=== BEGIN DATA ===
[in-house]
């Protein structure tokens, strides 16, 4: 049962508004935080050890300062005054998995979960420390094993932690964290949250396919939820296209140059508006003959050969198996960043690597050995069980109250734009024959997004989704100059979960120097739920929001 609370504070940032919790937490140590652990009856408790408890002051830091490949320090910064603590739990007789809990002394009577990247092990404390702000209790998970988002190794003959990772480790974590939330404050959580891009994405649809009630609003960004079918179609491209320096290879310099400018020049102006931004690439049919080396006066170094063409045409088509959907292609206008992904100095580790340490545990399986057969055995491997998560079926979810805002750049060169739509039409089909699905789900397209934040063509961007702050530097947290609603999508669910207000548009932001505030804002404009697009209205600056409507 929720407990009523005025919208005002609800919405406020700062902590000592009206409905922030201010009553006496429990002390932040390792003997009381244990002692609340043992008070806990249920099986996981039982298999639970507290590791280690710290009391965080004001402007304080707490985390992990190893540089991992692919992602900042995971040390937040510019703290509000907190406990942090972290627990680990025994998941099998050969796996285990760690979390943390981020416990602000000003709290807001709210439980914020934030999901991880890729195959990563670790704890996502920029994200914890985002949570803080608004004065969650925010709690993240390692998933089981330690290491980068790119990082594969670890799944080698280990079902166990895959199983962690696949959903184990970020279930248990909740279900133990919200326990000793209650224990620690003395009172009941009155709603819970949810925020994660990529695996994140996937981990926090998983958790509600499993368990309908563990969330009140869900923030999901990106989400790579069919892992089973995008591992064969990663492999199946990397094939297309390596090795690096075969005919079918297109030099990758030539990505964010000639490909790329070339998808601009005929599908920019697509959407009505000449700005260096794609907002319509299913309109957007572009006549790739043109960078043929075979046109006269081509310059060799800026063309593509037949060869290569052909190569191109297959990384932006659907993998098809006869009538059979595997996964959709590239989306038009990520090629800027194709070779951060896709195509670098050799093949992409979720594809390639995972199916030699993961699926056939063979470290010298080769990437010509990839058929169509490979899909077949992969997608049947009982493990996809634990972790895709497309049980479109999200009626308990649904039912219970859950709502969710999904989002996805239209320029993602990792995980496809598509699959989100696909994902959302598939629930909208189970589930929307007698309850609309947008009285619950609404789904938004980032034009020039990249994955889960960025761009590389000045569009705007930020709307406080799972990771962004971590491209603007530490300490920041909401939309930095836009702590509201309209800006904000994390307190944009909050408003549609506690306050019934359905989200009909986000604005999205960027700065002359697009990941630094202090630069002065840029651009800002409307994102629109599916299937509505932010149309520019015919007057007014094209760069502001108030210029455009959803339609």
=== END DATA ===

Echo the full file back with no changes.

[in-house]
């Protein structure tokens, strides 16, 4: 049962508004935080050890300062005054998995979960420390094993932690964290949250396919939820296209140059508006003959050969198996960043690597050995069980109250734009024959997004989704100059979960120097739920929001 609370504070940032919790937490140590652990009856408790408890002051830091490949320090910064603590739990007789809990002394009577990247092990404390702000209790998970988002190794003959990772480790974590939330404050959580891009994405649809009630609003960004079918179609491209320096290879310099400018020049102006931004690439049919080396006066170094063409045409088509959907292609206008992904100095580790340490545990399986057969055995491997998560079926979810805002750049060169739509039409089909699905789900397209934040063509961007702050530097947290609603999508669910207000548009932001505030804002404009697009209205600056409507 929720407990009523005025919208005002609800919405406020700062902590000592009206409905922030201010009553006496429990002390932040390792003997009381244990002692609340043992008070806990249920099986996981039982298999639970507290590791280690710290009391965080004001402007304080707490985390992990190893540089991992692919992602900042995971040390937040510019703290509000907190406990942090972290627990680990025994998941099998050969796996285990760690979390943390981020416990602000000003709290807001709210439980914020934030999901991880890729195959990563670790704890996502920029994200914890985002949570803080608004004065969650925010709690993240390692998933089981330690290491980068790119990082594969670890799944080698280990079902166990895959199983962690696949959903184990970020279930248990909740279900133990919200326990000793209650224990620690003395009172009941009155709603819970949810925020994660990529695996994140996937981990926090998983958790509600499993368990309908563990969330009140869900923030999901990106989400790579069919892992089973995008591992064969990663492999199946990397094939297309390596090795690096075969005919079918297109030099990758030539990505964010000639490909790329070339998808601009005929599908920019697509959407009505000449700005260096794609907002319509299913309109957007572009006549790739043109960078043929075979046109006269081509310059060799800026063309593509037949060869290569052909190569191109297959990384932006659907993998098809006869009538059979595997996964959709590239989306038009990520090629800027194709070779951060896709195509670098050799093949992409979720594809390639995972199916030699993961699926056939063979470290010298080769990437010509990839058929169509490979899909077949992969997608049947009982493990996809634990972790895709497309049980479109999200009626308990649904039912219970859950709502969710999904989002996805239209320029993602990792995980496809598509699959989100696909994902959302598939629930909208189970589930929307007698309850609309947008009285619950609404789904938004980032034009020039990249994955889960960025761009590389000045569009705007930020709307406080799972990771962004971590491209603007530490300490920041909401939309930095836009702590509201309209800006904000994390307190944009909050408003549609506690306050019934359905989200009909986000604005999205960027700065002359697009990941630094202090630069002065840029651009800002409307994102629109599916299937509505932010149309520019015919007057007014094209760069502001108030210029455009959803339609």